When I walked the cement pathway along Ruston Way here one year ago, my eyes traveled to the carpet of sodden leaves at my feet. The heavy rain of the past few days had stopped and between the clusters of flattened leaves the sidewalk had dried to tan.
Occasionally, I glanced at the sky: blue, finally, with misty suggestions of clouds scudding by in the upper atmosphere.
I moved at a slower pace, as if I was a worm, with a worm’s stature and a worm’s eye view, pulled toward the earth. The black tips of my boots plodded forward, cautiously advancing. In my pocket, my phone felt heavy. I was conscious of its weight, knowing that it could at any moment summon me for the latest crisis. I was sick of my phone.
As I neared the hotel, a patch of crimson and orange leaves had begun to dry, enough for a breeze to shift a few a matter of inches. Everywhere else, the leaves left shadows when they moved: solid charcoal shapes. But here, in this one patch, the leaves transferred their pigment and the architecture of their veins onto the pavement below.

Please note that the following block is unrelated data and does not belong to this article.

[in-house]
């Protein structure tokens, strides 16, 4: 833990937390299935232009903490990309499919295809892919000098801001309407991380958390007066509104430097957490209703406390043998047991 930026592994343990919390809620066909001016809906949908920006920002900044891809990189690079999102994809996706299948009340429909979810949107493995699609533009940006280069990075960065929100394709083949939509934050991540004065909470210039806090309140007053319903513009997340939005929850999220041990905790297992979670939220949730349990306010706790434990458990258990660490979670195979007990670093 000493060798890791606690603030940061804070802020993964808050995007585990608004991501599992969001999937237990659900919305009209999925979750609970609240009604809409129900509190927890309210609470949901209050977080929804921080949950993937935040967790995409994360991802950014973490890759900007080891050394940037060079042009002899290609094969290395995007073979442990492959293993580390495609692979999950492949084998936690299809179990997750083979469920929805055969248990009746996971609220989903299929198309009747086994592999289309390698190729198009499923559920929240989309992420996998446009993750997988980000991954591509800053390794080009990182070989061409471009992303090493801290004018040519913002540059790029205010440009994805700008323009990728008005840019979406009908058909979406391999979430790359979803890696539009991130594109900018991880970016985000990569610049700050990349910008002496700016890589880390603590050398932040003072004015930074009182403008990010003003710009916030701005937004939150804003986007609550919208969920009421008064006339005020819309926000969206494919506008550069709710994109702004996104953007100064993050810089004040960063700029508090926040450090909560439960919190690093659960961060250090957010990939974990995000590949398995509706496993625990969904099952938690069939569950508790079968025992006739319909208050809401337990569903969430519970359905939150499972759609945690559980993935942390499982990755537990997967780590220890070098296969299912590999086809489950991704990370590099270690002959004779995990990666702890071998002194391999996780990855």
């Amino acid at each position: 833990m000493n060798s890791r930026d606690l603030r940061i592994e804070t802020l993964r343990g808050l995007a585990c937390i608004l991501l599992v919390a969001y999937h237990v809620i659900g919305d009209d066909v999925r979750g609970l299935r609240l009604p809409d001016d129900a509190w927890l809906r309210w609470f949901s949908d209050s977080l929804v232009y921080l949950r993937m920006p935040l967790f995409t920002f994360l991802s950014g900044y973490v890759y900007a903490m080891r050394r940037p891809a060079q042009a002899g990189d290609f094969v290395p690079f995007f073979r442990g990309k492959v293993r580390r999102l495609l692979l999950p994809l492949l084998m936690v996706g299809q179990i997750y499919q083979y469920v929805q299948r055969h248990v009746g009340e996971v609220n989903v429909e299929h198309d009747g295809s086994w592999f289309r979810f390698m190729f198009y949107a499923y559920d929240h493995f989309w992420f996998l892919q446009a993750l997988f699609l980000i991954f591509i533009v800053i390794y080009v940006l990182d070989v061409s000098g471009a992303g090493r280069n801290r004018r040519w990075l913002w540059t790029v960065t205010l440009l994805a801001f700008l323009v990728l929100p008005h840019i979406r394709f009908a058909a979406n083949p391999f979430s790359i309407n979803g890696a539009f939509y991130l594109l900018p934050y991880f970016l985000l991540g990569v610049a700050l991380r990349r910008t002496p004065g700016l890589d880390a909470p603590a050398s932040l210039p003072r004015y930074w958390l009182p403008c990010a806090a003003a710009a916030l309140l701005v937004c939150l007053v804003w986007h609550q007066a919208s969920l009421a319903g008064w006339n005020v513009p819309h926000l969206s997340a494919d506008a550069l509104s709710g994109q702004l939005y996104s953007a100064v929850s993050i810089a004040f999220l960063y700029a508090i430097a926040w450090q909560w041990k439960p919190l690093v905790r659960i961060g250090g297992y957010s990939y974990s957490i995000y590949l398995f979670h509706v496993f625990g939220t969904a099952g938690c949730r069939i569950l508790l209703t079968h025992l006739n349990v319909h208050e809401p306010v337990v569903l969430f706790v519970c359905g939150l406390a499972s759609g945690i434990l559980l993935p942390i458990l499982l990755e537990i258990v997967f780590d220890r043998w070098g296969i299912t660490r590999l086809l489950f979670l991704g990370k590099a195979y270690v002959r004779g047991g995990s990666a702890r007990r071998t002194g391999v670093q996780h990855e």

Crouching, I began to turn leaves over, investigating which left wet shadows and which left inky stains. I felt like grief and fear and anger had been pressed on to me leaving ridges and bruises so that anyone walking by could see them.
What a difference a year makes. Though fog blocked the sun and the leaves were moist, I didn’t see any that had bled on to the sidewalk. They were just leaves, wet leaves on a Tacoma pathway, ubiquitous. It was the canopy of colors that drew my attention today, burning red as the chlorophyll waned and warm colors, secreted within, emerged.